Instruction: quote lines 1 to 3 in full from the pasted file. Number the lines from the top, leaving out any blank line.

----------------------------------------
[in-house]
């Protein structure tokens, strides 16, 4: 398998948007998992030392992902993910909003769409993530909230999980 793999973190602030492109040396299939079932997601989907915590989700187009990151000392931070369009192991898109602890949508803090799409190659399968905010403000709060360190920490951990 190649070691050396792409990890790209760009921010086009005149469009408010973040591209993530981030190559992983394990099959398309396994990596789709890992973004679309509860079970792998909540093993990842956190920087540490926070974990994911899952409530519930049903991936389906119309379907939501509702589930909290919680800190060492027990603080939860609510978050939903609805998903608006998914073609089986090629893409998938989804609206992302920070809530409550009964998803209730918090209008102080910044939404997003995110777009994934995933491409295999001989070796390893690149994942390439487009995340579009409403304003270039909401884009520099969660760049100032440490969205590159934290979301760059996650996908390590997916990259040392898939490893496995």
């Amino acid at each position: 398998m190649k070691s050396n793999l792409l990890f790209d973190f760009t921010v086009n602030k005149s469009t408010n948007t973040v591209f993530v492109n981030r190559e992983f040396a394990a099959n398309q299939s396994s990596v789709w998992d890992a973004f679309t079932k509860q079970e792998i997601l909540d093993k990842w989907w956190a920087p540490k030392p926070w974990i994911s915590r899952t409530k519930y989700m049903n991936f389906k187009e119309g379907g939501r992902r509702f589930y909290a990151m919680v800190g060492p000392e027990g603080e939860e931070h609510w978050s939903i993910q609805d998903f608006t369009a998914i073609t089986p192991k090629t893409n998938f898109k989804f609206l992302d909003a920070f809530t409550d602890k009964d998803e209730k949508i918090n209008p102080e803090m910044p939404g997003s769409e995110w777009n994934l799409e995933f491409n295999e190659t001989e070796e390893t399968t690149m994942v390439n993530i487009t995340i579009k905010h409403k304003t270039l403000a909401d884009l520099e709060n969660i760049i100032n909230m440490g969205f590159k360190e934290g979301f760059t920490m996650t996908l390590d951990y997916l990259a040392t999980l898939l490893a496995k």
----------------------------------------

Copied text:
[in-house]
């Protein structure tokens, strides 16, 4: 398998948007998992030392992902993910909003769409993530909230999980 793999973190602030492109040396299939079932997601989907915590989700187009990151000392931070369009192991898109602890949508803090799409190659399968905010403000709060360190920490951990 190649070691050396792409990890790209760009921010086009005149469009408010973040591209993530981030190559992983394990099959398309396994990596789709890992973004679309509860079970792998909540093993990842956190920087540490926070974990994911899952409530519930049903991936389906119309379907939501509702589930909290919680800190060492027990603080939860609510978050939903609805998903608006998914073609089986090629893409998938989804609206992302920070809530409550009964998803209730918090209008102080910044939404997003995110777009994934995933491409295999001989070796390893690149994942390439487009995340579009409403304003270039909401884009520099969660760049100032440490969205590159934290979301760059996650996908390590997916990259040392898939490893496995």
């Amino acid at each position: 398998m190649k070691s050396n793999l792409l990890f790209d973190f760009t921010v086009n602030k005149s469009t408010n948007t973040v591209f993530v492109n981030r190559e992983f040396a394990a099959n398309q299939s396994s990596v789709w998992d890992a973004f679309t079932k509860q079970e792998i997601l909540d093993k990842w989907w956190a920087p540490k030392p926070w974990i994911s915590r899952t409530k519930y989700m049903n991936f389906k187009e119309g379907g939501r992902r509702f589930y909290a990151m919680v800190g060492p000392e027990g603080e939860e931070h609510w978050s939903i993910q609805d998903f608006t369009a998914i073609t089986p192991k090629t893409n998938f898109k989804f609206l992302d909003a920070f809530t409550d602890k009964d998803e209730k949508i918090n209008p102080e803090m910044p939404g997003s769409e995110w777009n994934l799409e995933f491409n295999e190659t001989e070796e390893t399968t690149m994942v390439n993530i487009t995340i579009k905010h409403k304003t270039l403000a909401d884009l520099e709060n969660i760049i100032n909230m440490g969205f590159k360190e934290g979301f760059t920490m996650t996908l390590d951990y997916l990259a040392t999980l898939l490893a496995k």